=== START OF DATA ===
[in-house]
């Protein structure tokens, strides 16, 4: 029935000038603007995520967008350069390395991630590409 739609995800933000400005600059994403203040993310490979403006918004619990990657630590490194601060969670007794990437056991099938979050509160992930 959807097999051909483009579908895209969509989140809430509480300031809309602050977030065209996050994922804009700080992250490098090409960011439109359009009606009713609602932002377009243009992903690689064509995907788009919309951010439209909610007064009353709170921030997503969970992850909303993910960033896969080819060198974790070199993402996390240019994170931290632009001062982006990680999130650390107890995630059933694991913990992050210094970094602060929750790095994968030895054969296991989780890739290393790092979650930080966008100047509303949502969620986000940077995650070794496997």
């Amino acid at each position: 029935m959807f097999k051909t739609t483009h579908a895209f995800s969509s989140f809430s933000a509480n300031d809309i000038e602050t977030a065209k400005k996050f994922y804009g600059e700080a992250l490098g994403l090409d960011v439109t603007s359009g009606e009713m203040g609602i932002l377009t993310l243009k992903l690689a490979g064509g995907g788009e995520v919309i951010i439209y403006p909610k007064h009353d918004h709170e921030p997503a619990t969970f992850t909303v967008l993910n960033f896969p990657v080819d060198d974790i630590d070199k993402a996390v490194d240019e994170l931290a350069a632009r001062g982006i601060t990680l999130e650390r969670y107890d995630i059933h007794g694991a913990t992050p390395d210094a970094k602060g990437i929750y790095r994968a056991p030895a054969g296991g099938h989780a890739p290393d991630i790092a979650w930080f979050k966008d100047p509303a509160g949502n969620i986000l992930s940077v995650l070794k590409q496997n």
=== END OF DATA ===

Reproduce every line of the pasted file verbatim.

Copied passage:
[in-house]
């Protein structure tokens, strides 16, 4: 029935000038603007995520967008350069390395991630590409 739609995800933000400005600059994403203040993310490979403006918004619990990657630590490194601060969670007794990437056991099938979050509160992930 959807097999051909483009579908895209969509989140809430509480300031809309602050977030065209996050994922804009700080992250490098090409960011439109359009009606009713609602932002377009243009992903690689064509995907788009919309951010439209909610007064009353709170921030997503969970992850909303993910960033896969080819060198974790070199993402996390240019994170931290632009001062982006990680999130650390107890995630059933694991913990992050210094970094602060929750790095994968030895054969296991989780890739290393790092979650930080966008100047509303949502969620986000940077995650070794496997």
């Amino acid at each position: 029935m959807f097999k051909t739609t483009h579908a895209f995800s969509s989140f809430s933000a509480n300031d809309i000038e602050t977030a065209k400005k996050f994922y804009g600059e700080a992250l490098g994403l090409d960011v439109t603007s359009g009606e009713m203040g609602i932002l377009t993310l243009k992903l690689a490979g064509g995907g788009e995520v919309i951010i439209y403006p909610k007064h009353d918004h709170e921030p997503a619990t969970f992850t909303v967008l993910n960033f896969p990657v080819d060198d974790i630590d070199k993402a996390v490194d240019e994170l931290a350069a632009r001062g982006i601060t990680l999130e650390r969670y107890d995630i059933h007794g694991a913990t992050p390395d210094a970094k602060g990437i929750y790095r994968a056991p030895a054969g296991g099938h989780a890739p290393d991630i790092a979650w930080f979050k966008d100047p509303a509160g949502n969620i986000l992930s940077v995650l070794k590409q496997n």